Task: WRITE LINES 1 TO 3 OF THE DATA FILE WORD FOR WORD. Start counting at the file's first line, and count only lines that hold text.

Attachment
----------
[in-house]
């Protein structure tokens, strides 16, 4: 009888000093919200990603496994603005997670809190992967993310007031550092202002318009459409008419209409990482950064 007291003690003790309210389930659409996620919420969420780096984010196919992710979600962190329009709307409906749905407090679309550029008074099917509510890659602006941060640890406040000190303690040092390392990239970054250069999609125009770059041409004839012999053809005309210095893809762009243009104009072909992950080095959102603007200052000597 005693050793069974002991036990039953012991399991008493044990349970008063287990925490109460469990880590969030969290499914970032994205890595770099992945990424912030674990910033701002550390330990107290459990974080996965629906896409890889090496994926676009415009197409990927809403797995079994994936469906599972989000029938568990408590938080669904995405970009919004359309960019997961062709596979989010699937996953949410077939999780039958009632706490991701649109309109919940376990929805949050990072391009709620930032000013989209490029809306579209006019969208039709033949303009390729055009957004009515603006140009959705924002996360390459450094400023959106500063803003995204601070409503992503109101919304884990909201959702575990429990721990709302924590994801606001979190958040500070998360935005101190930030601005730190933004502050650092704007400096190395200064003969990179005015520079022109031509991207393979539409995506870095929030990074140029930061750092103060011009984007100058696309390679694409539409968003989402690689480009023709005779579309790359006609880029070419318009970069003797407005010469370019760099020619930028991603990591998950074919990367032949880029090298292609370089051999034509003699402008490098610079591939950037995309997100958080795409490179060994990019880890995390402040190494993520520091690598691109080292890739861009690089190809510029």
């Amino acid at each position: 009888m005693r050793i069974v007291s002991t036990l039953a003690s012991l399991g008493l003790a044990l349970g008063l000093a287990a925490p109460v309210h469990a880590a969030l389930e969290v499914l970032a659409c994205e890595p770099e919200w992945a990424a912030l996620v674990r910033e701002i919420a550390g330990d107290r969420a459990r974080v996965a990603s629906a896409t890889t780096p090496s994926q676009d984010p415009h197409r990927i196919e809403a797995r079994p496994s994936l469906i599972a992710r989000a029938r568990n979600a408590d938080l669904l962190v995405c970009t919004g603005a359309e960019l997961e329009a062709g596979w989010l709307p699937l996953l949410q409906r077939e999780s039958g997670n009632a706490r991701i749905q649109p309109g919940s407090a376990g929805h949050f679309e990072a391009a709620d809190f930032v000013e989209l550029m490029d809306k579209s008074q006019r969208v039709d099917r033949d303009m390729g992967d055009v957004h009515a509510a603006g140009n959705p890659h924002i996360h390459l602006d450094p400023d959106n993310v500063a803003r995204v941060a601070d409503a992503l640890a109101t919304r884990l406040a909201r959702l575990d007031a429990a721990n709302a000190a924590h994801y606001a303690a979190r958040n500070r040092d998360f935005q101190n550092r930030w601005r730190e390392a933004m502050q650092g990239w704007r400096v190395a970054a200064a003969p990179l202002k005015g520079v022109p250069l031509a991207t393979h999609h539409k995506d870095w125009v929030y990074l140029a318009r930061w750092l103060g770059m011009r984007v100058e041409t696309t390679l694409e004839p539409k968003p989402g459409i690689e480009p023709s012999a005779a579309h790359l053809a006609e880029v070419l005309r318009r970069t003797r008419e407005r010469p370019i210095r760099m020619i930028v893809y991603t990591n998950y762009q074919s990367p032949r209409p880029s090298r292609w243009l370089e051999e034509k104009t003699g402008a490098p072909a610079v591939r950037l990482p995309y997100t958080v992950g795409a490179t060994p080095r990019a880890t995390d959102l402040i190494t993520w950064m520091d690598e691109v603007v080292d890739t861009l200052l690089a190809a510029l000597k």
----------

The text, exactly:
[in-house]
């Protein structure tokens, strides 16, 4: 009888000093919200990603496994603005997670809190992967993310007031550092202002318009459409008419209409990482950064 007291003690003790309210389930659409996620919420969420780096984010196919992710979600962190329009709307409906749905407090679309550029008074099917509510890659602006941060640890406040000190303690040092390392990239970054250069999609125009770059041409004839012999053809005309210095893809762009243009104009072909992950080095959102603007200052000597 005693050793069974002991036990039953012991399991008493044990349970008063287990925490109460469990880590969030969290499914970032994205890595770099992945990424912030674990910033701002550390330990107290459990974080996965629906896409890889090496994926676009415009197409990927809403797995079994994936469906599972989000029938568990408590938080669904995405970009919004359309960019997961062709596979989010699937996953949410077939999780039958009632706490991701649109309109919940376990929805949050990072391009709620930032000013989209490029809306579209006019969208039709033949303009390729055009957004009515603006140009959705924002996360390459450094400023959106500063803003995204601070409503992503109101919304884990909201959702575990429990721990709302924590994801606001979190958040500070998360935005101190930030601005730190933004502050650092704007400096190395200064003969990179005015520079022109031509991207393979539409995506870095929030990074140029930061750092103060011009984007100058696309390679694409539409968003989402690689480009023709005779579309790359006609880029070419318009970069003797407005010469370019760099020619930028991603990591998950074919990367032949880029090298292609370089051999034509003699402008490098610079591939950037995309997100958080795409490179060994990019880890995390402040190494993520520091690598691109080292890739861009690089190809510029």
């Amino acid at each position: 009888m005693r050793i069974v007291s002991t036990l039953a003690s012991l399991g008493l003790a044990l349970g008063l000093a287990a925490p109460v309210h469990a880590a969030l389930e969290v499914l970032a659409c994205e890595p770099e919200w992945a990424a912030l996620v674990r910033e701002i919420a550390g330990d107290r969420a459990r974080v996965a990603s629906a896409t890889t780096p090496s994926q676009d984010p415009h197409r990927i196919e809403a797995r079994p496994s994936l469906i599972a992710r989000a029938r568990n979600a408590d938080l669904l962190v995405c970009t919004g603005a359309e960019l997961e329009a062709g596979w989010l709307p699937l996953l949410q409906r077939e999780s039958g997670n009632a706490r991701i749905q649109p309109g919940s407090a376990g929805h949050f679309e990072a391009a709620d809190f930032v000013e989209l550029m490029d809306k579209s008074q006019r969208v039709d099917r033949d303009m390729g992967d055009v957004h009515a509510a603006g140009n959705p890659h924002i996360h390459l602006d450094p400023d959106n993310v500063a803003r995204v941060a601070d409503a992503l640890a109101t919304r884990l406040a909201r959702l575990d007031a429990a721990n709302a000190a924590h994801y606001a303690a979190r958040n500070r040092d998360f935005q101190n550092r930030w601005r730190e390392a933004m502050q650092g990239w704007r400096v190395a970054a200064a003969p990179l202002k005015g520079v022109p250069l031509a991207t393979h999609h539409k995506d870095w125009v929030y990074l140029a318009r930061w750092l103060g770059m011009r984007v100058e041409t696309t390679l694409e004839p539409k968003p989402g459409i690689e480009p023709s012999a005779a579309h790359l053809a006609e880029v070419l005309r318009r970069t003797r008419e407005r010469p370019i210095r760099m020619i930028v893809y991603t990591n998950y762009q074919s990367p032949r209409p880029s090298r292609w243009l370089e051999e034509k104009t003699g402008a490098p072909a610079v591939r950037l990482p995309y997100t958080v992950g795409a490179t060994p080095r990019a880890t995390d959102l402040i190494t993520w950064m520091d690598e691109v603007v080292d890739t861009l200052l690089a190809a510029l000597k």